Poore, Benjamin Perley – Writer & Antique Collector

Benjamin Perley Poore

Benjamin Perley Poore (1820 to 1887) was a significant early collector of American antiques. A writer by trade, Poore was born near Newbury, Massachusetts to parents Benjamin and Mary Perley Poore. The family estate called Indian Hill became the showcase for his eclectic assemblage of antiques.

As a youth Poore was influenced by trips to Europe and was especially fascinated by the old Scottish castles and manor houses. He later sought [...] Click here to continue reading.

Isfahan Oriental Rugs

Isfahan Rugs

Overview: Isfahan, or as the Persians say it, Esfahan is one of the most desirable rugs made in Iran in the 20th century. The city of Isfahan is the (administrative) center of Isfahan Province. So while the main workshops are in the city, Isfahan type rugs are made throughout the Province. The bulk of the production is in rug sizes (under 70 square feet), but there is a steady production of larger [...] Click here to continue reading.

Gorevan Oriental Rugs

Gorevan Oriental Rugs

Gorevan is an Iranian town near Heriz, however the rug term denotes quality rather than geographic origin. A very coarsely woven rug with a Heriz pattern may be described as a Gorevan rug.

Ensi or Engsi Oriental Rugs

Ensi Rugs

Ensi, Engsh (Turkish). Translated in Turkish “ensi” or “engsi” (or in Persian “pardeh” or “purdah”) means curtain and is used when describing a felt or pile rug hung over the door of Turkoman tents. The pile of an ensi design usually includes four compartments with divisions creating a cross or “khatch” in the center of the rug.

Daghestan Oriental Rug

Daghestan Rugs

Daghestan means “land of mountains” and encompasses the northeastern region of the Caucasus. Rugs from this area have symmetric knots on wool warps and either wool or cotton wefts. They often feature an all-over or lattice pattern and are found mostly in smaller sizes, especially during the 19th century.

Machmer, Richard & Rosemarie — Provenance Pook 10-24-08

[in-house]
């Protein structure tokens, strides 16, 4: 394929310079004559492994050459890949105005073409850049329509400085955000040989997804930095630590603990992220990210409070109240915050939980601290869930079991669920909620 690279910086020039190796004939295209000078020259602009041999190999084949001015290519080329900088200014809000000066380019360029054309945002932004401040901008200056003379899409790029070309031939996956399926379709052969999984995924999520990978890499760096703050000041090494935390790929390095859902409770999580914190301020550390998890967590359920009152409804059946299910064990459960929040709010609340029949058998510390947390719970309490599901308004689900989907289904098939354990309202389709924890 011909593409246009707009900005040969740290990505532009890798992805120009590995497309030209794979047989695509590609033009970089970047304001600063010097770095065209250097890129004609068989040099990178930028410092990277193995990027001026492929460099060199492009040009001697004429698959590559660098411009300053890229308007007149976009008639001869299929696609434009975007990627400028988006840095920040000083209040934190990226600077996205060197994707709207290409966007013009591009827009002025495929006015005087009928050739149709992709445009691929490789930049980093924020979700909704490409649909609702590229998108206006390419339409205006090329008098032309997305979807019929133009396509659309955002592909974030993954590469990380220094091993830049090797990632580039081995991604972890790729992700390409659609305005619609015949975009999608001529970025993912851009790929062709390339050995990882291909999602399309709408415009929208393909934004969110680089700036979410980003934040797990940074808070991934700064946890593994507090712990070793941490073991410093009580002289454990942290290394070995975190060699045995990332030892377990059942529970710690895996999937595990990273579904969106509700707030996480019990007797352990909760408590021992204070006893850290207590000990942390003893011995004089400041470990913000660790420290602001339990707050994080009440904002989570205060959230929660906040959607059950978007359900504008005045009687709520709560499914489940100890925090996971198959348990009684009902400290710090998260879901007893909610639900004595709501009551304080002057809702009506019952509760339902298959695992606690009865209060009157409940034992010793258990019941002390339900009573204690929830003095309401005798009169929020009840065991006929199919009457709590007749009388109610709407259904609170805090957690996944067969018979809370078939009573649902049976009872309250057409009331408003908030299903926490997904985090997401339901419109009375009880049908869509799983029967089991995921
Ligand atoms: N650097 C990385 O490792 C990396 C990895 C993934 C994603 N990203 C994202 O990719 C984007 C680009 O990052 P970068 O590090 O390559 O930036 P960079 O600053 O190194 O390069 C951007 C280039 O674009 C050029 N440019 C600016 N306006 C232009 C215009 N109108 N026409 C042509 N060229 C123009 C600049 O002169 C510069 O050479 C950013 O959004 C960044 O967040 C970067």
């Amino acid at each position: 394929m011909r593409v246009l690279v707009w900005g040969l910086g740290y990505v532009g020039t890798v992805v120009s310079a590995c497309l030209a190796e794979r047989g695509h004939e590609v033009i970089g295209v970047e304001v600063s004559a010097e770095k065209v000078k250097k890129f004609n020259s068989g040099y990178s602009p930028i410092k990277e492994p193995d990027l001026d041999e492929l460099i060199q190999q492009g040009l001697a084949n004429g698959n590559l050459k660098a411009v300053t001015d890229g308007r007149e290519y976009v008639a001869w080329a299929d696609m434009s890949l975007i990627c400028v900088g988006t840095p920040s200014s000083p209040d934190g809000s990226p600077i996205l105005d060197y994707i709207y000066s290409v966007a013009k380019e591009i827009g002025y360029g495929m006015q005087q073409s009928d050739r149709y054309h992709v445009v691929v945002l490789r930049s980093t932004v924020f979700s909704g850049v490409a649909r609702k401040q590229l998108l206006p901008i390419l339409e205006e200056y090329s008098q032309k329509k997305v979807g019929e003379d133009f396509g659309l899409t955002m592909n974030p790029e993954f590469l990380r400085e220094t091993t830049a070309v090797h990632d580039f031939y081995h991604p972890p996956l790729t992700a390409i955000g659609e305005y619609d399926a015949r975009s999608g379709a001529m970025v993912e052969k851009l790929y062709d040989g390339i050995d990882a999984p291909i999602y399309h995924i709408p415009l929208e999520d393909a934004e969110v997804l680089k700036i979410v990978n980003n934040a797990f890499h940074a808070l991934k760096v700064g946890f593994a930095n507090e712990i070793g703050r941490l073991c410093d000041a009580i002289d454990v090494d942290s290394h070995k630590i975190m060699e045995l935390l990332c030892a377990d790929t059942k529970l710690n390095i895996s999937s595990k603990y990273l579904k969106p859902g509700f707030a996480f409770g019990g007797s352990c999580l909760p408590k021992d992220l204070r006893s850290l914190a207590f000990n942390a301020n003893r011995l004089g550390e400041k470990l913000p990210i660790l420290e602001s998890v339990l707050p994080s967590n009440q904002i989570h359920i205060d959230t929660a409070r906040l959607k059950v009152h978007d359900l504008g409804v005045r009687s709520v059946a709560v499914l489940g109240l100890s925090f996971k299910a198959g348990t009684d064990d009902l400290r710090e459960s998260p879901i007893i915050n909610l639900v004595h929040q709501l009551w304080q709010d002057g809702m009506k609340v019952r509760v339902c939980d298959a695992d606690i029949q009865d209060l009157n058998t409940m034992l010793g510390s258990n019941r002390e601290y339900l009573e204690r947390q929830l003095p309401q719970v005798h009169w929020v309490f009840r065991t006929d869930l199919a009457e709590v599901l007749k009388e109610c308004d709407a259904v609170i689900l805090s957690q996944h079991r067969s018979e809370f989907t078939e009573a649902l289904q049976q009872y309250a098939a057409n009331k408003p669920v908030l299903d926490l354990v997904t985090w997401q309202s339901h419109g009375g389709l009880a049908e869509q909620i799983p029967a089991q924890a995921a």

Richard & Rosemarie Machmer Provenance

The following remembrances were publishing the Pook and Pook auction catalogue for this sale, held on October 24 and 25, 2008. For coverage of this sale, please see the account in Maine Antique Digest, published in January of 2009, available at http://www.maineantiquedigest.com/stories/index.html?id=1014.

About thirty-five years ago, I traveled around two hours to an evening country auction in Schnecksville, Pennsylvania. As I walked into the auction house, facing me was [...] Click here to continue reading.

Bijar Oriental Rug


Bijar is frequently, and incorrectly, spelled Bidjar. The inserted “d” may originate from filtering the Persian name through Russian and French translations attempting to cope with pronounciation issues, but the correct spelling in both English and Persian is Bijar. The term denotes rugs from the town of Bijar in northwest Iran – in Walter Hawley’s marvelously redolent phrase, “one hundred miles beyond Hamadan, on the road to Tabriz”. The region’s population is largely [...] Click here to continue reading.

Chinese Nichols Rugs

Chinese Nichols Rugs

The Western demand for Chinese rugs began with an 1880 exhibition of Chinese rugs in Germany. In 1903 the new style Chinese rugs won first prize at the St. Louis International Exhibition. These new rugs featured wool which was shinier and finer and had a much shorter clip than traditional Chinese rugs.

Rugs in the Art Deco style were made from about 1910 to the late 1940′s. This “New Chinese Style” [...] Click here to continue reading.

Mahal Oriental rug

Mahal Rugs

“Mahal” is a rug trade term for Sarouk rugs of a second or lesser quality.

Kazak Oriental Rug

Kazak Rugs

Kazak rugs are characterized by coarse knotting with about 40 to 60 knots per square inch. These wool rugs often have bold designs in bright colors and average about 33 square feet in size.

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